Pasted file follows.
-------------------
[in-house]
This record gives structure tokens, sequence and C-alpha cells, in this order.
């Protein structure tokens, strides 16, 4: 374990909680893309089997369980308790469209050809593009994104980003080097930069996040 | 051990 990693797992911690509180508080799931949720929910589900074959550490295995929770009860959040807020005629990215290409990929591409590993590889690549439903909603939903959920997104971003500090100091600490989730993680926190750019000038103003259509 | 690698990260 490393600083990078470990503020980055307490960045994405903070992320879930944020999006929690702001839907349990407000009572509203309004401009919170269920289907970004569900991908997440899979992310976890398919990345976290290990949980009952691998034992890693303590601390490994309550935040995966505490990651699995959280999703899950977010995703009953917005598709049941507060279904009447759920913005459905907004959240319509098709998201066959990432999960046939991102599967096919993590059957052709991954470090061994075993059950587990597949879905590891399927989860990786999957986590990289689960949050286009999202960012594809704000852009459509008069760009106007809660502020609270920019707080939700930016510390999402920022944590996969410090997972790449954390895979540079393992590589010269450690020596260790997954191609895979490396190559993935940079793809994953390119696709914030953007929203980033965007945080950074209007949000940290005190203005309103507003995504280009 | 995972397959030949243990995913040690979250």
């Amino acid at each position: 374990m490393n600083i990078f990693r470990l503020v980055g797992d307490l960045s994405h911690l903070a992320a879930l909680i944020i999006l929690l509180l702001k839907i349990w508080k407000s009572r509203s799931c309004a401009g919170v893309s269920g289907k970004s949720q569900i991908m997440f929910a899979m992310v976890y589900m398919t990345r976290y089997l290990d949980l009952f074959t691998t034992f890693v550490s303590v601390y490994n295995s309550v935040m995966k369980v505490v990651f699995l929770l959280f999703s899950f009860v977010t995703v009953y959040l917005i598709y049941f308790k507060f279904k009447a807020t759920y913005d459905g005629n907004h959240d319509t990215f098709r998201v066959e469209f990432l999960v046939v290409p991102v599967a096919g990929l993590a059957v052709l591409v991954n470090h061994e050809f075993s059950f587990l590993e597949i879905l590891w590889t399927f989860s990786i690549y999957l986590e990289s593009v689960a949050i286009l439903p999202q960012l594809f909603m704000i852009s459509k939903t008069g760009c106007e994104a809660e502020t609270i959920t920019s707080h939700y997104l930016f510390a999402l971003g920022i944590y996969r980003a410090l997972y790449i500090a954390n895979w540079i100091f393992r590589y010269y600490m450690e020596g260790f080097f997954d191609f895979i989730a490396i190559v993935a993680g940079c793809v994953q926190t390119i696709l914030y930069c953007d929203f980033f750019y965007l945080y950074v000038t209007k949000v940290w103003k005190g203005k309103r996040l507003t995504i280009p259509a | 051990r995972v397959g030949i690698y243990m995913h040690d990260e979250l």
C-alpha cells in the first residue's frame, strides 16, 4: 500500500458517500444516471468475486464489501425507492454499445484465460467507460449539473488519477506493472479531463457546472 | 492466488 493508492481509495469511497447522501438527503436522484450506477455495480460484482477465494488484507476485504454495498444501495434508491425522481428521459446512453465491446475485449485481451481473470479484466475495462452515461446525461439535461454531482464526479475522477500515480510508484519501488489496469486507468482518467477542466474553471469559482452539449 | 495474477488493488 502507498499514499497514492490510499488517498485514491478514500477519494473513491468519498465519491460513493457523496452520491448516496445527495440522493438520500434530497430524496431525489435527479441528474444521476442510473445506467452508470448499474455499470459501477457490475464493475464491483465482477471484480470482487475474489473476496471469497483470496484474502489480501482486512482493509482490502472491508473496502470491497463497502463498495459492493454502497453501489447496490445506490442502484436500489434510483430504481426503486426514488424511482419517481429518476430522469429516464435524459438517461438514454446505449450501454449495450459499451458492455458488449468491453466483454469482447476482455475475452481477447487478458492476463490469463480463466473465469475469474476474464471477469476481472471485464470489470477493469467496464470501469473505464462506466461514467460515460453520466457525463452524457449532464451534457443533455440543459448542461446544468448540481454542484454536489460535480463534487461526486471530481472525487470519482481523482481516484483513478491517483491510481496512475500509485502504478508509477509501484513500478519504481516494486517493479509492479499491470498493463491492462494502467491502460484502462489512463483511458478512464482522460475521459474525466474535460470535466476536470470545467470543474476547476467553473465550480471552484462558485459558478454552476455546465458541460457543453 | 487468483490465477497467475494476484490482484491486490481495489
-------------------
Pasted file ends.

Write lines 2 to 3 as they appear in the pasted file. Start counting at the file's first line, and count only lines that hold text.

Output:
This record gives structure tokens, sequence and C-alpha cells, in this order.
């Protein structure tokens, strides 16, 4: 374990909680893309089997369980308790469209050809593009994104980003080097930069996040 | 051990 990693797992911690509180508080799931949720929910589900074959550490295995929770009860959040807020005629990215290409990929591409590993590889690549439903909603939903959920997104971003500090100091600490989730993680926190750019000038103003259509 | 690698990260 490393600083990078470990503020980055307490960045994405903070992320879930944020999006929690702001839907349990407000009572509203309004401009919170269920289907970004569900991908997440899979992310976890398919990345976290290990949980009952691998034992890693303590601390490994309550935040995966505490990651699995959280999703899950977010995703009953917005598709049941507060279904009447759920913005459905907004959240319509098709998201066959990432999960046939991102599967096919993590059957052709991954470090061994075993059950587990597949879905590891399927989860990786999957986590990289689960949050286009999202960012594809704000852009459509008069760009106007809660502020609270920019707080939700930016510390999402920022944590996969410090997972790449954390895979540079393992590589010269450690020596260790997954191609895979490396190559993935940079793809994953390119696709914030953007929203980033965007945080950074209007949000940290005190203005309103507003995504280009 | 995972397959030949243990995913040690979250």